A reading comprehension instruction strategy. Reciprocal teaching refers to an instructional activity that takes place in the form of a dialogue between teachers and students regarding segments of text. The dialogue is structured by the use of four strategies: summarizing, question generating, clarifying, and predicting. The teacher and students take turns assuming the role of teacher in leading this dialogue.
CLOZE
A way to assess Conent Area Literacy. Will determine whether a student can comprehend a specific text. Short for 'closure'.

The teacher deletes every fifth word, starting with the second sentence. The child read the passage without doing anything first and then read the passage and attempts to writ ein the missing words.

Independent Reading Level - Over 60% of the missing words provided.

Instructional: Between 40 and 60% of the missing words provided.

Frustration: Fewer than 40% of the missing words provided.
Advantages of Independent Reading
1. Familiarity with language patterns
2. Increases Fluency
3. Increases Vocab
4. Broadens knowledge of conent areas
5. Motivates further reading
How to Promote Independent and At-Home Reading
1. I + I: interesting books at student's independent reading level
2. SSR
3. Reader/writers workshop. An hour or more a day when children read silently, small groups work on projects, and teacher meets with individual students and groups of kids who have similar needs. One or 2 days a week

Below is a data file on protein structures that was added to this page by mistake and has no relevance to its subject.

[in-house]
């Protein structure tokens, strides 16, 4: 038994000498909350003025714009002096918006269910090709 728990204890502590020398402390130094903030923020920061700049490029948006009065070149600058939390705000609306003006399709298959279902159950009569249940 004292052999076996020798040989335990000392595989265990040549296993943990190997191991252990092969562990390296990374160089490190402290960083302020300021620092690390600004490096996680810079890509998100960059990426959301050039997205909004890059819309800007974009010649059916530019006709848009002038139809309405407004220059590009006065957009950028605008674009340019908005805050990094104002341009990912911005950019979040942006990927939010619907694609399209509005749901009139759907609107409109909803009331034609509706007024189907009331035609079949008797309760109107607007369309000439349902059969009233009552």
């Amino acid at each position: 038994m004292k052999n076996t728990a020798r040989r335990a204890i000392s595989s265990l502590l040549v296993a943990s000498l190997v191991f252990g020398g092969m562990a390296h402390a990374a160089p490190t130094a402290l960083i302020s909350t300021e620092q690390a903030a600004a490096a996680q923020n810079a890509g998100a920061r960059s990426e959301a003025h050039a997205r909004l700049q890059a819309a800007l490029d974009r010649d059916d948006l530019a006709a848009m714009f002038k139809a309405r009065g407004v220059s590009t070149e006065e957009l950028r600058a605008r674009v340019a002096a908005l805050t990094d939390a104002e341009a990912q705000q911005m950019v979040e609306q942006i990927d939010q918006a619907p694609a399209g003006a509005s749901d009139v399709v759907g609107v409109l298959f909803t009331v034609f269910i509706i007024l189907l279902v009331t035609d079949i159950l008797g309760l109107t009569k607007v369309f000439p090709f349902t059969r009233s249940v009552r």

How can you promote books to students?
1. Read aloud
2. Booktalks where teacher tries to 'sell' book to student
3. Books connected to other content areas
4. Trips to library
7 ways of using
"Implicit" teaching of phonemic awareness
1. word play 2. chants
books
3. rhymes 4. songs
5. games 6. alliteration
7. tongue-twisters
Also called: "indirect"
"embedded"
SQ3R?
to help children read in depth text info:
"S"urvey--(skim) look at bold type, titles, etc.
"Q"uestion—write 2-3 questions they want answered
"R"ead—looking for answers to questions
"R"ecite—say outloud what they learned
"R"eview—use study Q’s & A’s to review
What are 4 reading repair strategies?
1. re-reading
2. asking the teacher a
question
3. use a dictionary
4. look at an illustration
What are five categories of multi-sensory techniques that teach spelling?
1. visual: looking & repeated
writing (doesn't work for
all)
2. visual use of color-use
crayons to highlight
spelling patterns
3. auditory: child says the
letter aloud as he writes
4. kinesthetic-write large
letters in the air
5. tactile-use sandpaper,
window screens,& shaving
cream
What are 2 ways of assessing spelling?
1. in isolation
- spelling tests
2. in context
-in everyday writing
What are the stages in the writing process?